Brandon Johnson or Paul Vallas – who’s your pick?
I know, chances are high if you’re reading this you’re not eligible to vote in the Chicago mayoral runoff election April 4. In 2019, only about 523,000 Chicagoans chose between Lori Lightfoot and Toni Preckwinkle. That wasn’t even 33% of registered Chicago voters, nor 20% of the city’s residents, and just a shred more than 4% of statewide population.
So we’re not spending a lot of time here in this space dedicated to state government on the Vallas-Johnson showdown, but there are two things worth noting.
First is the opinion of one prominent Chicago voter, current Gov. JB Pritzker. Asked last week if he’d make a post-primary endorsement, Pritzker succinctly explained why attention on city hall is warranted beyond the urban core.
“The governor and the mayor of the city of Chicago have to be able to work together,” Pritzker said. “We saw for years, I think, under [Mayor] Rahm Emanuel and [Gov.] Bruce Rauner, where they didn’t, and that wasn’t good for the state or for the city of Chicago.”
Cooperation doesn’t mean lockstep agreement. Voters are right to push Pritzker to be a governor for all of Illinois. But open contempt between two such prominent elected officials is definitely problematic.
That leads to the second thing worth noting: this election is a perfect example of the rift between the two most powerful labor unions – teachers and cops – while shedding light on how that schism resonates throughout the political and commentary spectrum.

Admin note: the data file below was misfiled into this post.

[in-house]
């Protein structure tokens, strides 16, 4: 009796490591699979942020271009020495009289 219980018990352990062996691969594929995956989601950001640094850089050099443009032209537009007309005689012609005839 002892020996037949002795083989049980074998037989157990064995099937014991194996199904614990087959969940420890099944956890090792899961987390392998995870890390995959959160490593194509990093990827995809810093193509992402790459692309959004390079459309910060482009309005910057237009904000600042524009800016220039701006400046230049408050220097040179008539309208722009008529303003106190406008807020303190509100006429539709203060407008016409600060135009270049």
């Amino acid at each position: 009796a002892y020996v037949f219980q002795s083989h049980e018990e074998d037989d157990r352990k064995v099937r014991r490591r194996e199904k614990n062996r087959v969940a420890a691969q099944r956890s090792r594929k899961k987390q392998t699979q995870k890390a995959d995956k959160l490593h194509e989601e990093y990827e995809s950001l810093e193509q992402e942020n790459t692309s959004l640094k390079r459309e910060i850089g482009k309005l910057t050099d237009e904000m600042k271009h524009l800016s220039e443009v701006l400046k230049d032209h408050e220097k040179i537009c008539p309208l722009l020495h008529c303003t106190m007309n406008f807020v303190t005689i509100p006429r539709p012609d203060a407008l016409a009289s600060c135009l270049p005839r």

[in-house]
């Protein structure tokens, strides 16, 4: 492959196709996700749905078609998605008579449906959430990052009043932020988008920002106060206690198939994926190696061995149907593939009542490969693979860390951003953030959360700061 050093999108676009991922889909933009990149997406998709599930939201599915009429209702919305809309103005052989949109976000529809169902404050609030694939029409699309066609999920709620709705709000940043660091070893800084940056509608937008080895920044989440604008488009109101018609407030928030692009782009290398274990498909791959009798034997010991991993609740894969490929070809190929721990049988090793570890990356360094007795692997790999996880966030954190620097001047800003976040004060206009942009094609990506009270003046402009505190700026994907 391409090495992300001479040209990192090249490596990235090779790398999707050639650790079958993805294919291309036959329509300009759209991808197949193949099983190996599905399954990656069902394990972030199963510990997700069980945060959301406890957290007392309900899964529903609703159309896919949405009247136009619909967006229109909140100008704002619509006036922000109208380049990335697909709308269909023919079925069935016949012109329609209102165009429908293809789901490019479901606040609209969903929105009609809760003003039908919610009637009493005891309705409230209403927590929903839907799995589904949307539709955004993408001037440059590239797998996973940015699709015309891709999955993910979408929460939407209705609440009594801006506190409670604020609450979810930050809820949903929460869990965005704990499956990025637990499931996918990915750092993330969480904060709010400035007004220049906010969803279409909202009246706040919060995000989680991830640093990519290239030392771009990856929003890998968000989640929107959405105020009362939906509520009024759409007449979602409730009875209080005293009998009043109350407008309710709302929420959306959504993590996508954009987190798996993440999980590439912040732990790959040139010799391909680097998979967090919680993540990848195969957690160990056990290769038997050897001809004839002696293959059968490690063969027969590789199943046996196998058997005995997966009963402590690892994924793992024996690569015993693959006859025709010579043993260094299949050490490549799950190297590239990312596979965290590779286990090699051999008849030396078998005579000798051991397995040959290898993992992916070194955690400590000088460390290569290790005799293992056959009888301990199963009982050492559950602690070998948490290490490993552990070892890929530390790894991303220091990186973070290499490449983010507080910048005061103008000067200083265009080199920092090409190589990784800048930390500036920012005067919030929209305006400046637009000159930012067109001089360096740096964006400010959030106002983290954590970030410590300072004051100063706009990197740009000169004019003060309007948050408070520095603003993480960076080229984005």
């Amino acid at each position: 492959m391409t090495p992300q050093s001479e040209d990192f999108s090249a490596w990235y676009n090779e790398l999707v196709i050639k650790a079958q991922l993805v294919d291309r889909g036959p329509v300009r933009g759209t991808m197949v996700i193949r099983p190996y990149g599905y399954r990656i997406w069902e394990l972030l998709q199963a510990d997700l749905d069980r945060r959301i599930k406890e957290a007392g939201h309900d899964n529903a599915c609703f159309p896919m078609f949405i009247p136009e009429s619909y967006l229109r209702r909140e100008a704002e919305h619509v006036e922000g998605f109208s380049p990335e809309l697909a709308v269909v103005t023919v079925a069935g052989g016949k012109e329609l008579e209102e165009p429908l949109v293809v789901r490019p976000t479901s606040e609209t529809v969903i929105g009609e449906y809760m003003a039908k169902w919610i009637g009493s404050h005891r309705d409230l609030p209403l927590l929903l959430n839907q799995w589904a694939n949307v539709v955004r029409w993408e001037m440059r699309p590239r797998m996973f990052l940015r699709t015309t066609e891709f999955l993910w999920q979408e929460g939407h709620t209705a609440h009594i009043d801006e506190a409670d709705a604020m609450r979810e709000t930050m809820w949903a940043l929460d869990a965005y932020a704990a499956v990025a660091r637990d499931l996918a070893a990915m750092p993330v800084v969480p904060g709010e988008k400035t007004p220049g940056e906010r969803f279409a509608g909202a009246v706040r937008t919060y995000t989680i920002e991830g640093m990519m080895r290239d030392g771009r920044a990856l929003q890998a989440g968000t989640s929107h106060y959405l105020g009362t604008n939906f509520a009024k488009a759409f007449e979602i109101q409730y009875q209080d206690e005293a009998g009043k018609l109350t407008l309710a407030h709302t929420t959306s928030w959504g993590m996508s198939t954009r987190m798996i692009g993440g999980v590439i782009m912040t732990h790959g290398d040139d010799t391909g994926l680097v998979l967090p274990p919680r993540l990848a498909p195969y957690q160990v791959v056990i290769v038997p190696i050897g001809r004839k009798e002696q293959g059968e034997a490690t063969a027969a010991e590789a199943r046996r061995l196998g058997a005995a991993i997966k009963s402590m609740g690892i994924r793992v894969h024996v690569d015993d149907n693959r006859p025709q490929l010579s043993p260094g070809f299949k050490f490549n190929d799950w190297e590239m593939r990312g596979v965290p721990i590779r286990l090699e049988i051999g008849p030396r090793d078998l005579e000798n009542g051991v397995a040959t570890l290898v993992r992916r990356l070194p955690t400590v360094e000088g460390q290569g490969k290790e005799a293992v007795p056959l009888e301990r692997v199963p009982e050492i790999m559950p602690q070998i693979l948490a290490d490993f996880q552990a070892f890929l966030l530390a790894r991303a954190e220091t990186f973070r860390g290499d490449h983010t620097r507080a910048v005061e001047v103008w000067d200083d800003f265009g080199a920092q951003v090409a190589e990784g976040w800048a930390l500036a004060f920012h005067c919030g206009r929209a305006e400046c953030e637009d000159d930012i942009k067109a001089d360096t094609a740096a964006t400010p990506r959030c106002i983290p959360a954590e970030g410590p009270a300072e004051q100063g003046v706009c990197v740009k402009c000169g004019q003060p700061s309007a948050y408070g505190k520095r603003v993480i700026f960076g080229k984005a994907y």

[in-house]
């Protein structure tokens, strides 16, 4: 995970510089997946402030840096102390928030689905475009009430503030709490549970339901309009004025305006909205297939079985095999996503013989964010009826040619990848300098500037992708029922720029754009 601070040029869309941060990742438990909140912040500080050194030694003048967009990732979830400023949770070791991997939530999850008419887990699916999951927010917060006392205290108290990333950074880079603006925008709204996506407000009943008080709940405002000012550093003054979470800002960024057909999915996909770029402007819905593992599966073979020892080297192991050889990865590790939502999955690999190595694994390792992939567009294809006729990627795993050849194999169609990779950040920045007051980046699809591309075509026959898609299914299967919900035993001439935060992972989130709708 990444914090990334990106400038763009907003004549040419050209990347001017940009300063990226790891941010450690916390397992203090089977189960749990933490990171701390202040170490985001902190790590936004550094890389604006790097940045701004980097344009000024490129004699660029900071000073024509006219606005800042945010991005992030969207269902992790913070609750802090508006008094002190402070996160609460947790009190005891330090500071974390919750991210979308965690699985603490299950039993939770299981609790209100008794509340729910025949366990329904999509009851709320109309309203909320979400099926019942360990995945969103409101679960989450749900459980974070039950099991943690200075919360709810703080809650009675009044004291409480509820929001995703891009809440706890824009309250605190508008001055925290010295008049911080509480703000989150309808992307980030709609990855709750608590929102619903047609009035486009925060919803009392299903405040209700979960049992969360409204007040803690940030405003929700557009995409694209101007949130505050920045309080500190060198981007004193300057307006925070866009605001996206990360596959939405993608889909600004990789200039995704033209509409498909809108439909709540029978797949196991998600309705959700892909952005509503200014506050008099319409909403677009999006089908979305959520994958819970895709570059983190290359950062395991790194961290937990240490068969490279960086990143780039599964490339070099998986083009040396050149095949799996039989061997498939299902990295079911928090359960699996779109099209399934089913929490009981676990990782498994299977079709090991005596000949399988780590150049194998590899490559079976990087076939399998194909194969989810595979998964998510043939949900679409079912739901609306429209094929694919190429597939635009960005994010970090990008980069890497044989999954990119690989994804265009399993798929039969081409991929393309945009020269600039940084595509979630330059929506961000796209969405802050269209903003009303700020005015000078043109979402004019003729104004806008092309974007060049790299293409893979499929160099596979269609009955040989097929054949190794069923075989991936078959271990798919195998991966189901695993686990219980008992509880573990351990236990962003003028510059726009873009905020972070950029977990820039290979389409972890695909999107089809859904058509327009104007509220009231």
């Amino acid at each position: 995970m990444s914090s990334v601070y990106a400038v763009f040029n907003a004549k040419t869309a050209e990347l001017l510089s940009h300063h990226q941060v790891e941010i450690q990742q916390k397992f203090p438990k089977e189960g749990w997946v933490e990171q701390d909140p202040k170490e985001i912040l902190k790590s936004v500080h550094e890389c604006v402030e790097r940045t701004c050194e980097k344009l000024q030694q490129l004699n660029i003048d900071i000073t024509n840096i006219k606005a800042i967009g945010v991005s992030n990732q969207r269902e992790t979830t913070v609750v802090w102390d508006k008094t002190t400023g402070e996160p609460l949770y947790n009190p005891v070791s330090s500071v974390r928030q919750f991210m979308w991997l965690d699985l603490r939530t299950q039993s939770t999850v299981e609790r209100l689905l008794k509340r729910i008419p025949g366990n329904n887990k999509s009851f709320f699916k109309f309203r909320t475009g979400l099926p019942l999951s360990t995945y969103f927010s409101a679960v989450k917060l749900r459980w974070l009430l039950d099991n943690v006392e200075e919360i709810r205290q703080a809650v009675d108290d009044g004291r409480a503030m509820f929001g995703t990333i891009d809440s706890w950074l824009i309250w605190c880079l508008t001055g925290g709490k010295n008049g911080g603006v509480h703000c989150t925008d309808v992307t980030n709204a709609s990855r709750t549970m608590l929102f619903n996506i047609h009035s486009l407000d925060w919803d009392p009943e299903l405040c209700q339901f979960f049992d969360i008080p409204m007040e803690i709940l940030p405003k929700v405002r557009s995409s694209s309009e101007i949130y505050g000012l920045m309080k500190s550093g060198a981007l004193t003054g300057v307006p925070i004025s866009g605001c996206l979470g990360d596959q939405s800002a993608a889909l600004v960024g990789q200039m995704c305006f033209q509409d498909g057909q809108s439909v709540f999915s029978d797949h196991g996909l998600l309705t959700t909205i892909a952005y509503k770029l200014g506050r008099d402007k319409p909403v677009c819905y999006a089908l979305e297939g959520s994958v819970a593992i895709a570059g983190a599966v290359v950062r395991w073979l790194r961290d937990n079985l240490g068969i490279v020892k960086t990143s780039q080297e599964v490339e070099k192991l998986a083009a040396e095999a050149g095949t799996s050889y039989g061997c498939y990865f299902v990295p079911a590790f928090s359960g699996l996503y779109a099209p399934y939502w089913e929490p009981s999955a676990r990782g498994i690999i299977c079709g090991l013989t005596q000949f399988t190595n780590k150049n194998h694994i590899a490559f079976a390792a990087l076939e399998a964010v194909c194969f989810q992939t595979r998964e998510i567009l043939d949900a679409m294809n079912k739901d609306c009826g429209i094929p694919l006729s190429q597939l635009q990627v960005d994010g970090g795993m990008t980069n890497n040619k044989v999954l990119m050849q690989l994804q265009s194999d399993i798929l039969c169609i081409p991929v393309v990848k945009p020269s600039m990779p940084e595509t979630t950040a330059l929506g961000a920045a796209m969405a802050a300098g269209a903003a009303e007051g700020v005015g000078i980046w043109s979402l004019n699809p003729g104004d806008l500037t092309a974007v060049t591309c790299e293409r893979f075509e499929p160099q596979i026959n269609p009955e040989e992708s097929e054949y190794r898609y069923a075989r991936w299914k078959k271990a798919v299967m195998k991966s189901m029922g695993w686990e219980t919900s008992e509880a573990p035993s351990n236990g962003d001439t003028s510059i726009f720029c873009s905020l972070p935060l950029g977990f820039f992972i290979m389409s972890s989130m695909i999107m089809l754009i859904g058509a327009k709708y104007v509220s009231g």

Johnson, a Cook County commissioner, is a former public educator and current Chicago Teachers Union organizer. Critics note the CTU’s heavy investment in his campaign and say electing Johnson would further entrench the union’s political power.
Vallas is a former Chicago Public School CEO and city budget director. Although a registered Democrat, he won the endorsement of Fraternal Order of Police Lodge 7, which last year endorsed two Republicans, Aurora Mayor Richard Irvin and state Sen. Darren Bailey, in failed gubernatorial bids. Critics note the FOP’s role in defending police misconduct and say electing Vallas would further enrich the union’s political power.
When the FOP recently hosted Florida Gov. Ron DeSantis – a likely GOP presidential candidate and Pritzker’s dogmatic opposite – Vallas sought to create distance between himself and DeSantis’ right-wing positions. Pritzker has strongly supported teachers, but he might withhold a Johnson endorsement over concerns about being seen as too far to the left.
Most Illinoisans can’t vote in Chicago. But we all can observe the power dynamics, organized labor’s political might and arguments about ideology and outcome masked as concerns about process and influence.
And, if nothing else, we can be reminded to participate in our own local elections.
• Scott T. Holland writes about state government issues for Shaw Media. Follow him on Twitter @sth749. He can be reached at email@example.com.